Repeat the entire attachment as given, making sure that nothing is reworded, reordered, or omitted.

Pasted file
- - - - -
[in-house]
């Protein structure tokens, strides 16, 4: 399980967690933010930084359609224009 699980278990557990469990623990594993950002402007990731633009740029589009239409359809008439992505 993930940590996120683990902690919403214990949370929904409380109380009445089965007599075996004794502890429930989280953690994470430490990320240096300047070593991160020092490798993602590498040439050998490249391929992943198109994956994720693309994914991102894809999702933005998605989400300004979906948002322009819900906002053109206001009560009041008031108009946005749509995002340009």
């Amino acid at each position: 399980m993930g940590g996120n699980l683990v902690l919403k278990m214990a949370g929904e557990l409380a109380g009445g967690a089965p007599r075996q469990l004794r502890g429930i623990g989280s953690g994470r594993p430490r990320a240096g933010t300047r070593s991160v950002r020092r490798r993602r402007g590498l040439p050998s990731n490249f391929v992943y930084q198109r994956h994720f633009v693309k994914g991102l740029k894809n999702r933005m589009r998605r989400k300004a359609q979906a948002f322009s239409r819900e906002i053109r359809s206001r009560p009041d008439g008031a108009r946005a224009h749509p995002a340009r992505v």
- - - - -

[in-house]
């Protein structure tokens, strides 16, 4: 399980967690933010930084359609224009 699980278990557990469990623990594993950002402007990731633009740029589009239409359809008439992505 993930940590996120683990902690919403214990949370929904409380109380009445089965007599075996004794502890429930989280953690994470430490990320240096300047070593991160020092490798993602590498040439050998490249391929992943198109994956994720693309994914991102894809999702933005998605989400300004979906948002322009819900906002053109206001009560009041008031108009946005749509995002340009």
């Amino acid at each position: 399980m993930g940590g996120n699980l683990v902690l919403k278990m214990a949370g929904e557990l409380a109380g009445g967690a089965p007599r075996q469990l004794r502890g429930i623990g989280s953690g994470r594993p430490r990320a240096g933010t300047r070593s991160v950002r020092r490798r993602r402007g590498l040439p050998s990731n490249f391929v992943y930084q198109r994956h994720f633009v693309k994914g991102l740029k894809n999702r933005m589009r998605r989400k300004a359609q979906a948002f322009s239409r819900e906002i053109r359809s206001r009560p009041d008439g008031a108009r946005a224009h749509p995002a340009r992505v």